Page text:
When to Move From Assisted Living To Memory Care

At first, it could appear to be simply another senior moment. Perhaps your dad is beginning to struggle more with routine tasks at his assisted living facility. A team member phones to let you know that he hasn’t been taking part in events because he can’t keep track of the time or find his way around the neighborhood. One of the more difficult-to-accept scenarios is the possibility that your father has dementia, leaving you and your family with the difficult decision of whether to shift him from assisted living to memory care.

A severe illness called dementia results in a loss of control and the capacity to lead a healthy life. Watching a loved one struggle to identify their grandchildren or remember that cherished life goal can be distressing. It can simply be a hint that it’s time to relocate them to a community with specialized care and a team that knows how to appropriately and compassionately address their changing requirements. Here comes the role of memory care.

What is Memory care?

Different persons are affected differently by dementia, including Alzheimer’s. The team in the memory care community is made up of memory care specialists who are trained to support each memory care resident in living a life filled with dignity, purpose, and moments of engagement. Over time, it can progress from new problems with words when speaking or writing to issues that affect your loved one’s safety and quality of life.

By using each resident’s unique story to make them feel accomplished and connected, memory care facilities aim to do more than just keep people safe. The main goal of a committed memory care community is to make your loved one feel at home while providing them with lots of possibilities for enjoyment and belonging. An innovative, award-winning bridge to rediscovery program, Lenity Senior Livings offers those moments of joy and stimulation in addition to much more. Bridge to Rediscovery creates its environment and activities around whatever your loved one’s passions and skills are. The goal is to address every need of the residents, from the most fundamental duties to aiding them in developing a feeling of connection and purpose.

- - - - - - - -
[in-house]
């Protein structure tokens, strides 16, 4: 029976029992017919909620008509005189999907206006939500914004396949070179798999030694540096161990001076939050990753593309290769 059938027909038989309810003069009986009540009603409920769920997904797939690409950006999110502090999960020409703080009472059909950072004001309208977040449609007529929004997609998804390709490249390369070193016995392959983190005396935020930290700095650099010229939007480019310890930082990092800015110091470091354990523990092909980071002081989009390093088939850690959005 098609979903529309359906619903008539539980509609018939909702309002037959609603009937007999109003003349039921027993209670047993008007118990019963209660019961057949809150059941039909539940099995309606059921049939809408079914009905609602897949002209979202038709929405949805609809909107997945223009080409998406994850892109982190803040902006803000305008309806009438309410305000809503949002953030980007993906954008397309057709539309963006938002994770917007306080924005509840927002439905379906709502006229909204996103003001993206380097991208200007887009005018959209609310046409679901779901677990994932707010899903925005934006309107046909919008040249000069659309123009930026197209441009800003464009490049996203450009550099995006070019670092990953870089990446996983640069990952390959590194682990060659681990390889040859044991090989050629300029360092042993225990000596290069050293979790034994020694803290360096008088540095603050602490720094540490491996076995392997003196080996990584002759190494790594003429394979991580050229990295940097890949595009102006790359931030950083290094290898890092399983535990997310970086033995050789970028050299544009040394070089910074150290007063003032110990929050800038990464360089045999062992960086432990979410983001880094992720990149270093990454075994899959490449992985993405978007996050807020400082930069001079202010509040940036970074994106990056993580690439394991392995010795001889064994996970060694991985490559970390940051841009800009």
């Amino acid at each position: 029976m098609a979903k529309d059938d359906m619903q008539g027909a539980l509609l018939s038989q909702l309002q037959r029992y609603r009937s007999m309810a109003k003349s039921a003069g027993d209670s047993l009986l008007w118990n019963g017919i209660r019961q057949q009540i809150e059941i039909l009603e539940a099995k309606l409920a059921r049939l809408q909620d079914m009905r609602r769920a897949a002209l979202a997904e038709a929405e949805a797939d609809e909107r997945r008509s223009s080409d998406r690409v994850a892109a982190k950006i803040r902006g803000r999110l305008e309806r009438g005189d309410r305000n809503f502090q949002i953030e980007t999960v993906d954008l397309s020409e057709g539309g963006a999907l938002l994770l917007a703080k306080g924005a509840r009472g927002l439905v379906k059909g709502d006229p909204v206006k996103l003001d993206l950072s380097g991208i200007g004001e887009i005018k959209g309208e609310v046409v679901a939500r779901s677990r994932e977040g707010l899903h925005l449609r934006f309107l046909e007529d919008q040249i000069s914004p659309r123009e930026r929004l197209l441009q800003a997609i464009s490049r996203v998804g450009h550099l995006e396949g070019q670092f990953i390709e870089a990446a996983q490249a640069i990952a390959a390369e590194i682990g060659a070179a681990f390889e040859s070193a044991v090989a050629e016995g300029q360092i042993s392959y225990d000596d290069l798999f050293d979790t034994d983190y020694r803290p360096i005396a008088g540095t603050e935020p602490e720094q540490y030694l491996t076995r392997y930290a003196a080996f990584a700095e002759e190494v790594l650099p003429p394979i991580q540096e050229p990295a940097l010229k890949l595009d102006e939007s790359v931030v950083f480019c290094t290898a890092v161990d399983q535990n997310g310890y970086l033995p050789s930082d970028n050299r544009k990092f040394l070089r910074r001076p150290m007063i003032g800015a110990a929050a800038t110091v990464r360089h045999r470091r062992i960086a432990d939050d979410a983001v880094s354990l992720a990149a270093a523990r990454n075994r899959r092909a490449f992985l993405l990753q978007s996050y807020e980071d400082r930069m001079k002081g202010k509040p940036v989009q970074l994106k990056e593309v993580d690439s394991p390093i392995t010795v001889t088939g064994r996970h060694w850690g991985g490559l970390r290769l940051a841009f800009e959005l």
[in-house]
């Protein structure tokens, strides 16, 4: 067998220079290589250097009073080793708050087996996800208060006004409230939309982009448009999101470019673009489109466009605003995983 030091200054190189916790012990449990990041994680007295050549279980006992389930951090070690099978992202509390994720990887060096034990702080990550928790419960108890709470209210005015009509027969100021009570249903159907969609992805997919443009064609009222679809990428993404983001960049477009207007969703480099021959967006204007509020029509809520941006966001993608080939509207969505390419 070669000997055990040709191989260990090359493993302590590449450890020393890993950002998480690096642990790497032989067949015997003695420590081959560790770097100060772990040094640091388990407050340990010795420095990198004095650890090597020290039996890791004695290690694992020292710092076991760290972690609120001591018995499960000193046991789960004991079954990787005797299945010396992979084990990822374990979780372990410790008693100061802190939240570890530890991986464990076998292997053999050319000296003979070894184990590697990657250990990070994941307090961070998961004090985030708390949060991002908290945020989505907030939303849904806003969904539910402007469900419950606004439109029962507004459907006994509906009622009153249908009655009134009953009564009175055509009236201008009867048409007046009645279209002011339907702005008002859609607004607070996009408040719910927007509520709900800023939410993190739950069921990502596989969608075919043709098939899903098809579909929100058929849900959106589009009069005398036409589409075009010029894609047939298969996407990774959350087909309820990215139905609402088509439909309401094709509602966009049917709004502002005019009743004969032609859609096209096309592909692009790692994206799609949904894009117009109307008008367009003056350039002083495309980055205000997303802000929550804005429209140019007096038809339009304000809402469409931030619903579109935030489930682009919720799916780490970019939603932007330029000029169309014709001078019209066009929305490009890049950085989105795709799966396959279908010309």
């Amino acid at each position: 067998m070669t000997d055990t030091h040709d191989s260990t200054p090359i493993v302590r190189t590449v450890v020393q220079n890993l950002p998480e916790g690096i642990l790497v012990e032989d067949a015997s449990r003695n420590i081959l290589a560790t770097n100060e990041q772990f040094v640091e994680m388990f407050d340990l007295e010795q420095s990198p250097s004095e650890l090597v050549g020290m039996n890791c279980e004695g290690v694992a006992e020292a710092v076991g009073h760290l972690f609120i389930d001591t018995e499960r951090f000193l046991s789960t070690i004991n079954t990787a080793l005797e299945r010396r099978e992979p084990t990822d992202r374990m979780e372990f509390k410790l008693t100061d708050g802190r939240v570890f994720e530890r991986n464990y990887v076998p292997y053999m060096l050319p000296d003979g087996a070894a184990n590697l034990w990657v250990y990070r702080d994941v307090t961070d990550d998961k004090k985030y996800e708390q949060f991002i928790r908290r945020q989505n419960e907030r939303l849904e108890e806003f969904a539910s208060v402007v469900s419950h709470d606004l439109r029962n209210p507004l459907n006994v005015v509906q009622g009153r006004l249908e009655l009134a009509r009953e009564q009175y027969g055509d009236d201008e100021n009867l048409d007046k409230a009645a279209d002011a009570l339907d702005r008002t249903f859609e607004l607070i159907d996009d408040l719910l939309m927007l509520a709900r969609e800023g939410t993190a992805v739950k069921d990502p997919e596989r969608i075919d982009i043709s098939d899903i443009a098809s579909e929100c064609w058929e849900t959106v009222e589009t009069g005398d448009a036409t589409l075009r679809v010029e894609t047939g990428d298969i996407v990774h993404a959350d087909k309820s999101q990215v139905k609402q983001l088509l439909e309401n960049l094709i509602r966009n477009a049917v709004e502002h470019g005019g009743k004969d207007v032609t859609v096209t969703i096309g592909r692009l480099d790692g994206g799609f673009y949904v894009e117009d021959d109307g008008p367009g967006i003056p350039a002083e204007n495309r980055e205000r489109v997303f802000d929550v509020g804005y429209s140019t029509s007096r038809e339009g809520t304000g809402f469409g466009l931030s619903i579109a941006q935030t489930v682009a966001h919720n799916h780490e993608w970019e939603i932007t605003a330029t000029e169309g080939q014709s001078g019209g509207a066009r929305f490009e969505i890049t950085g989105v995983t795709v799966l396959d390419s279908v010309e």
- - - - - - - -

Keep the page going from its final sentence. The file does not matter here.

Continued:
How is Memory Care Different From an Assisted living community?

Similar services, such as assistance with daily living activities, eating, activities, and more, are provided by assisted living and memory care facilities. Memory care residences are made to offer persons with dementia specialized care. Members of the memory care team have additional training and experience in providing care for elderly patients with dementia who occasionally display problematic behaviors.

We say “relate, motivate, and appreciate” at Lenity. Each resident should feel linked to their environment through memory care that is related to their personal experiences. We encourage involvement and appreciation by focusing on the things that individuals enjoy doing. The five pillars of wellness—cognitive, sensory, gross motor and purpose—are included in programs to help people with dementia thrive. People with memory disorders can benefit greatly from a range of therapies, including music therapy, aromatherapy, art therapy, pet therapy, and horticulture therapy. The daily living activities (ADLs) provided in assisted living, such as bathing and grooming, are still accessible because bat memory care goes above and above to provide your

4 ways to know It’s time to Move from Assisted Living to Memory care 

People frequently become forgetful as they grow older. That is why dementia is so challenging to identify. Before escalating, it can appear harmless at first, such as a little loss of sense of time and location or tripping over some phrases. The transition to memory care may be necessary if there are any indicators of dementia. Here are four crucial signs to keep an eye out for that can indicate it’s time to transition.

  1. Regular Confusion:  We all forget to empty the trash or wash the dishes. Memory care will be the ideal option if your loved one frequently gets lost, has problems expressing oneself, or wanders.
  2. Less Active in the community: Was your father previously a pool shark at the club, but he hasn’t been there in a while? He might visit the activity area occasionally, but he always seems remote and uninterested in what is going on. They might benefit from milder, more mentally stimulating activities because dementia may make these tasks more difficult.
  3. Repairing More help: Are your loved one’s daily tasks proving challenging for them, and are there signs of a loss in their cognitive and decision-making abilities? As an illustration, consider a parent whose debts are past due despite usually managing their funds well.
  4. Wandering: There are numerous reasons why being disoriented or engaging in exit-seeking behaviors can happen at any stage of dementia. Wandering is a symptom that your loved one needs to be in a secure setting.

Your loved one deserves to lead a fulfilling life that is suited to their individual talents and abilities. and you deserve the comfort that comes from knowing that your loved one is in a place where they feel safe, purposeful, and like they belong. Although receiving a dementia diagnosis might be challenging, you and your loved one don’t have to go through it alone. They can receive the specialized care they require to live a meaningful life filled with love and laughter by being moved into a memory care facility.

Find a memory care facility nearby if you believe your loved one may need to transition from assisted living to memory care because they are displaying indications of dementia.


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